The man I would become
Is not the man I am
nor will ever fully be
but he is the one
who must decide
what this man will do
or neither of us
So, here is what most of May is going to look like on Defying Atrophy, in case any of you need a warning to avoid it…
A couple months ago I read a book called “The Velvet Rage – Overcoming the Pain of Growing Up Gay in a Straight Man’s World”, by Alan Downs. It was one of those “life changers” for me.
Toward the end of the book, Dr. Downs has a chapter of various “Skills for Leading an Authentic Life”, which are not necessarily “gay life skills”, so anyone of any orientation could/should benefit from looking at these with me, unless you’ve already got it all figured out, in which case, “Well done, you!” For myself and the rest of us, I’m going to take one “skill” a day and blog about it. Some may be brief, some may be more protracted, who knows?
Here is today’s:
The man I would become.
When faced with an important life decision, ask yourself: “What would the man I wish to become do in this situation?” Take a moment and listen carefully to what your heart tells you, and after careful consideration, act on it.
For the sake of gender inclusion, let’s change this to “The person I would become”. I think it’s pretty universally applicable. Now, if you are ALREADY the person you would become, feel free to just make your decision and stop reading now. You don’t need to hear any of this.
Still reading? I thought so.
I’ve just begun to start exercising this one. I’ve made it more memorable for myself by rebranding it as WWRBD (What Would Real Ben Do)? The good news is “Real Ben” is much more accessible than he used to be. The act of coming out erased a lot duplicity, so now I only have ONE sort of messed up me to deal with :).
Not gonna lie – as a perfectionist, this “skill” has a pitfall for me: admitting that there is a “man I would become” means that I am NOT him yet, and throws me into feelings of inadequacy. But here’s the thing (and I used to roll my eyes at this, too. Hear me out): If you can push through those feelings and actually DO THE THING “the person you would become” would do, a little bit of that inadequacy falls away. It’s sort of magical.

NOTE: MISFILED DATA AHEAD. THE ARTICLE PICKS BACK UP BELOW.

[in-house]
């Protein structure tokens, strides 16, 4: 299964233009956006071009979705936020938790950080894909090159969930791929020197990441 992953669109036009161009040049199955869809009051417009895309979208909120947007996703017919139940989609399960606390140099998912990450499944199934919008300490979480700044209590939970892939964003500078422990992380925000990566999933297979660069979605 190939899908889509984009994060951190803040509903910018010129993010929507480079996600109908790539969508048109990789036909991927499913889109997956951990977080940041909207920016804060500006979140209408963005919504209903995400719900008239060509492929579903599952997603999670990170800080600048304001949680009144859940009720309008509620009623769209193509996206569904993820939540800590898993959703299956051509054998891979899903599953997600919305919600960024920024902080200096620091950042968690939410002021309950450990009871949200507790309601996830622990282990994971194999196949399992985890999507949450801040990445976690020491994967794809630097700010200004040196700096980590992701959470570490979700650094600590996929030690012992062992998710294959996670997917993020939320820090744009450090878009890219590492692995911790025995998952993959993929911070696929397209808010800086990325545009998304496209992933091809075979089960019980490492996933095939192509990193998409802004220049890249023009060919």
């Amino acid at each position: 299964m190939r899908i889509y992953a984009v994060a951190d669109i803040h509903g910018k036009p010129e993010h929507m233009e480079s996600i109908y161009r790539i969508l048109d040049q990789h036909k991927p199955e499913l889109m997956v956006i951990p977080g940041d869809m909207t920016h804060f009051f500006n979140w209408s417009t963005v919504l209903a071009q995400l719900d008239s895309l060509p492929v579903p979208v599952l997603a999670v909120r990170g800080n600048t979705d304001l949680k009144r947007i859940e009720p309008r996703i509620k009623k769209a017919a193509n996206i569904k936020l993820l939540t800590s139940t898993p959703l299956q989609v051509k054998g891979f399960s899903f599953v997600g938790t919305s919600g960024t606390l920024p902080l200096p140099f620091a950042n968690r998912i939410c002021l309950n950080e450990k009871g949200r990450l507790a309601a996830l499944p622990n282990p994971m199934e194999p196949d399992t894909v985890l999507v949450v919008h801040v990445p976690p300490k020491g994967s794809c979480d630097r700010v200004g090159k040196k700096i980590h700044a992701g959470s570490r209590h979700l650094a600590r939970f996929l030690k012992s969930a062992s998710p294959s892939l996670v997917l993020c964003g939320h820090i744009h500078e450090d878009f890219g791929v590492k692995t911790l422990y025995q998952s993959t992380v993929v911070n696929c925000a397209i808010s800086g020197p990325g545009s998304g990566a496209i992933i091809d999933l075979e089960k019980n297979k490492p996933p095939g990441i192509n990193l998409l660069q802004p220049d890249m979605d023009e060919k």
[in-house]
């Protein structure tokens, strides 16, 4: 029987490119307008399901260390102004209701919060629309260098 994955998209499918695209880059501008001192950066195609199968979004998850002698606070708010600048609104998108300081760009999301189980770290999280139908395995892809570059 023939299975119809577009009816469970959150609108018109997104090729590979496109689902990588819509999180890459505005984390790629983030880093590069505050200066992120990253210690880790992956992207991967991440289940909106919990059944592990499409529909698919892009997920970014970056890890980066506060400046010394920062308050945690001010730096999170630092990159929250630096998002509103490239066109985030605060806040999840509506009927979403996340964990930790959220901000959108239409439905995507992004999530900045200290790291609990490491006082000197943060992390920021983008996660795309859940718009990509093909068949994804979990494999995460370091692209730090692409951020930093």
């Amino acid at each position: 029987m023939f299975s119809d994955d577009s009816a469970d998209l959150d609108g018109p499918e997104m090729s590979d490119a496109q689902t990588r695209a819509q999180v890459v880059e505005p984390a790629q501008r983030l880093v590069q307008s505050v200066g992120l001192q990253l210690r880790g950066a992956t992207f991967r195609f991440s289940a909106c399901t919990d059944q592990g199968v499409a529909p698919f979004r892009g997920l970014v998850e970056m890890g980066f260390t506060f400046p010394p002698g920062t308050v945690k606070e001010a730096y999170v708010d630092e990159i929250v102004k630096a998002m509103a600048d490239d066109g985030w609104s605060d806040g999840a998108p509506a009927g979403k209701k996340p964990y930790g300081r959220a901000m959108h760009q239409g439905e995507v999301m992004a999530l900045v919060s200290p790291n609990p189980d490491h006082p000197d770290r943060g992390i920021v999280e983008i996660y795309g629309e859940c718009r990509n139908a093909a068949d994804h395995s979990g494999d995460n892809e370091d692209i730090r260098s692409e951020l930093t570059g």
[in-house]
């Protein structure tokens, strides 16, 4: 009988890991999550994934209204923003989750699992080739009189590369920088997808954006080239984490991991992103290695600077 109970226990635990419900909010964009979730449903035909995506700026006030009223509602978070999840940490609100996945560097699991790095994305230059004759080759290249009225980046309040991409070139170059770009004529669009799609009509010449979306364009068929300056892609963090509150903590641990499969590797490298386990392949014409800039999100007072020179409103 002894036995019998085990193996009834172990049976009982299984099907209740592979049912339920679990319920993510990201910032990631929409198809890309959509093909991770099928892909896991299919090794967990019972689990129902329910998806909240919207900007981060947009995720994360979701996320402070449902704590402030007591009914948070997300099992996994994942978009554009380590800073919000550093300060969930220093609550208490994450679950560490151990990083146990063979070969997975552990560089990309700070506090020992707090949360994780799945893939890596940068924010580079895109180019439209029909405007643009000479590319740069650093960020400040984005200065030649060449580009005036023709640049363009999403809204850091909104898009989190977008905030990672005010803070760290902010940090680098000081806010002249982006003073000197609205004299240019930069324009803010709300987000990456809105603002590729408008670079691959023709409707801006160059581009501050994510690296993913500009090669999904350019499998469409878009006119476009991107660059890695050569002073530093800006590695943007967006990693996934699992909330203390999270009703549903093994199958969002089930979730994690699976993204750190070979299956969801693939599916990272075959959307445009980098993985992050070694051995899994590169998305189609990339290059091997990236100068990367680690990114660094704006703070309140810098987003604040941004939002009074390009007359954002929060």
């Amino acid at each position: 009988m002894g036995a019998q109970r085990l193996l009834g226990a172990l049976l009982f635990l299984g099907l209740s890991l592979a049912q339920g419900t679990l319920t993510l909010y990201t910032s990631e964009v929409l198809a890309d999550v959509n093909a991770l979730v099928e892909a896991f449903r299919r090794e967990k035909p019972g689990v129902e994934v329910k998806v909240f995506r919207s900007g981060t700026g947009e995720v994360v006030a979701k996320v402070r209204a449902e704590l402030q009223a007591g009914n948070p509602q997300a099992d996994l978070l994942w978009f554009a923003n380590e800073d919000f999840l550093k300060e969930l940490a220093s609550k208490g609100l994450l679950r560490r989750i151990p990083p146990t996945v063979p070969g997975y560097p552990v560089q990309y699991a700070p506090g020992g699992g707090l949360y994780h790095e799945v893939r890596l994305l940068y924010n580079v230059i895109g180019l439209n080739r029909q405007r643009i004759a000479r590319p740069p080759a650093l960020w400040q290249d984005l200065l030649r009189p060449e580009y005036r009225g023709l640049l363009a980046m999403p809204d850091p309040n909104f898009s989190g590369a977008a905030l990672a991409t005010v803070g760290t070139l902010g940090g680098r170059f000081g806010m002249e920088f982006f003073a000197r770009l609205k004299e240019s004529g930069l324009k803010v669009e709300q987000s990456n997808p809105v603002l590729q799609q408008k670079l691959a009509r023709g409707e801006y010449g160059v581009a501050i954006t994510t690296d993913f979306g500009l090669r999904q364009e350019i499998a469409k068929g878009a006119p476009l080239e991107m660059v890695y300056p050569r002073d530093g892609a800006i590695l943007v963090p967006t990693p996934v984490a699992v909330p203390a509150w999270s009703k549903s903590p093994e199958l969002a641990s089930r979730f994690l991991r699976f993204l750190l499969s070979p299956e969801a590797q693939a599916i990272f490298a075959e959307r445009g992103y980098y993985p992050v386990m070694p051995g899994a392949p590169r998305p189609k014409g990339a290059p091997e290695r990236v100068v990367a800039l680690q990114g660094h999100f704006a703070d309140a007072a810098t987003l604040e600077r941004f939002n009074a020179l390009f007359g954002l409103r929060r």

Actually, it’s not magical. It’s called Cognitive Behavioral Therapy (CBT), and it works. You just have to trust the process. I always thought I was “too smart” for “act in the opposite way the lie is telling you to act”, but it turns out, fighting it was pretty freakin’ dumb.
We all know who our real selves are, even if we are too afraid to admit it. Most of us recognize when we are telling ourselves lies. So why do we believe them? Answer: years and years and years of internalized shame. And coming out doesn’t magically erase the emotional and psychological (even physical) effects of living with that shame (although it’s a big step). I was a little disappointed when I came out and didn’t feel “all better”. Don’t get me wrong, I felt a LOT BETTER, but that’s different than being “all better”. There is still work to do, and still a “man I will become”. I try to visualize him more and more. And as I visualize him, I ask him what he would do when a need for a decision arises (especially a scary one).
He’s usually right. The trick is to get THIS Ben to do what THAT Ben would do, and that takes practice.
This blog series is practice – “Ben, no one is going to give a shit about any of this and read it. Go back to poetry.”
The “person I would become” disagrees. Writing it is for ME. And MAYBE someone else? That would be a bonus.
Our hearts tell the truth, even when what it has to say scares the shit out of us. Listen carefully.
Then do it.